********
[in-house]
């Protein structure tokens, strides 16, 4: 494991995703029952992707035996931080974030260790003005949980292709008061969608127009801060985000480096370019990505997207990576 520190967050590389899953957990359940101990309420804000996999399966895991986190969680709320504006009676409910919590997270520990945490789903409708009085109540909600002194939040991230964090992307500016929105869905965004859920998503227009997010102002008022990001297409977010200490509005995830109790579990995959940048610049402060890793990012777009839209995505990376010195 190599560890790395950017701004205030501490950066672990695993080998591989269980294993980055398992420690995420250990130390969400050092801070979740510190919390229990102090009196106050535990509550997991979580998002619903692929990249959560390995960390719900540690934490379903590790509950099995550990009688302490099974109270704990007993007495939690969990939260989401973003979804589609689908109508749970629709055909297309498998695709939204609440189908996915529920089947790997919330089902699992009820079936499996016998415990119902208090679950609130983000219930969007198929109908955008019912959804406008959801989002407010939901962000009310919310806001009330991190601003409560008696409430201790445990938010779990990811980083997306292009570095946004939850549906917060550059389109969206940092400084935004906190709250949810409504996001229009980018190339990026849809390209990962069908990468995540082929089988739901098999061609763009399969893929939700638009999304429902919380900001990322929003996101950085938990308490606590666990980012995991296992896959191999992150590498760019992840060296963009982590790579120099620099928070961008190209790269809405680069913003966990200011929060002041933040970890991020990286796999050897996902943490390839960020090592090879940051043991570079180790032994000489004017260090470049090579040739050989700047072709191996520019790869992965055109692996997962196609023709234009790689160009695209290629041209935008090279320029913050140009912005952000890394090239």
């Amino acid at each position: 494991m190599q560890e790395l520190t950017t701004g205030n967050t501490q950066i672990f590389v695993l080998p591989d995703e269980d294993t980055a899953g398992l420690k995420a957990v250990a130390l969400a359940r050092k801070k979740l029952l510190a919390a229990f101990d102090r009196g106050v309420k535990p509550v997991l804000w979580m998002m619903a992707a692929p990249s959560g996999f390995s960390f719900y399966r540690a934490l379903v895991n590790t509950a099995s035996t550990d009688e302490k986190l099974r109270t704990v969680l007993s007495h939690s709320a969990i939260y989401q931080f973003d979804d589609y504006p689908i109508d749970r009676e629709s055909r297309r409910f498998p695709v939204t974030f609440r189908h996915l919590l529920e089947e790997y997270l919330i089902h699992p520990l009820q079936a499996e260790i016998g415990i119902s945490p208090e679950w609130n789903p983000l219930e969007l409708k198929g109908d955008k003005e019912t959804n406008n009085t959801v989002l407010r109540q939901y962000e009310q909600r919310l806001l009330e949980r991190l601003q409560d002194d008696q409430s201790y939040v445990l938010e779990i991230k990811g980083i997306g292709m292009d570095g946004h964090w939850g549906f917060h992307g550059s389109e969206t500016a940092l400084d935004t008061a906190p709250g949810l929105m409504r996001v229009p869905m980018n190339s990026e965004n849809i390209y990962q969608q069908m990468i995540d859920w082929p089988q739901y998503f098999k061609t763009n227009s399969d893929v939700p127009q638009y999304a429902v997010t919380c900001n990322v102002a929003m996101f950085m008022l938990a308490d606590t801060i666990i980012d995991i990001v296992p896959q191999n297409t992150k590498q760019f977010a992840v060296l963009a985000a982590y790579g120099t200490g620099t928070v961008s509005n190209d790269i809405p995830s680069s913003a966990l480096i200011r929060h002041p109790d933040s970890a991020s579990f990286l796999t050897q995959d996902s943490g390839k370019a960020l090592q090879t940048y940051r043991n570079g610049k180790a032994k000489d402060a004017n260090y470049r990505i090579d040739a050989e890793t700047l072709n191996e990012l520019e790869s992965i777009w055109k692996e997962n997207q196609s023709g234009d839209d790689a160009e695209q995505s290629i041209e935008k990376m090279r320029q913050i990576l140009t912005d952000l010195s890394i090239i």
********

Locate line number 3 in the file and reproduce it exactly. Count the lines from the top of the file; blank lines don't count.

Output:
């Amino acid at each position: 494991m190599q560890e790395l520190t950017t701004g205030n967050t501490q950066i672990f590389v695993l080998p591989d995703e269980d294993t980055a899953g398992l420690k995420a957990v250990a130390l969400a359940r050092k801070k979740l029952l510190a919390a229990f101990d102090r009196g106050v309420k535990p509550v997991l804000w979580m998002m619903a992707a692929p990249s959560g996999f390995s960390f719900y399966r540690a934490l379903v895991n590790t509950a099995s035996t550990d009688e302490k986190l099974r109270t704990v969680l007993s007495h939690s709320a969990i939260y989401q931080f973003d979804d589609y504006p689908i109508d749970r009676e629709s055909r297309r409910f498998p695709v939204t974030f609440r189908h996915l919590l529920e089947e790997y997270l919330i089902h699992p520990l009820q079936a499996e260790i016998g415990i119902s945490p208090e679950w609130n789903p983000l219930e969007l409708k198929g109908d955008k003005e019912t959804n406008n009085t959801v989002l407010r109540q939901y962000e009310q909600r919310l806001l009330e949980r991190l601003q409560d002194d008696q409430s201790y939040v445990l938010e779990i991230k990811g980083i997306g292709m292009d570095g946004h964090w939850g549906f917060h992307g550059s389109e969206t500016a940092l400084d935004t008061a906190p709250g949810l929105m409504r996001v229009p869905m980018n190339s990026e965004n849809i390209y990962q969608q069908m990468i995540d859920w082929p089988q739901y998503f098999k061609t763009n227009s399969d893929v939700p127009q638009y999304a429902v997010t919380c900001n990322v102002a929003m996101f950085m008022l938990a308490d606590t801060i666990i980012d995991i990001v296992p896959q191999n297409t992150k590498q760019f977010a992840v060296l963009a985000a982590y790579g120099t200490g620099t928070v961008s509005n190209d790269i809405p995830s680069s913003a966990l480096i200011r929060h002041p109790d933040s970890a991020s579990f990286l796999t050897q995959d996902s943490g390839k370019a960020l090592q090879t940048y940051r043991n570079g610049k180790a032994k000489d402060a004017n260090y470049r990505i090579d040739a050989e890793t700047l072709n191996e990012l520019e790869s992965i777009w055109k692996e997962n997207q196609s023709g234009d839209d790689a160009e695209q995505s290629i041209e935008k990376m090279r320029q913050i990576l140009t912005d952000l010195s890394i090239i």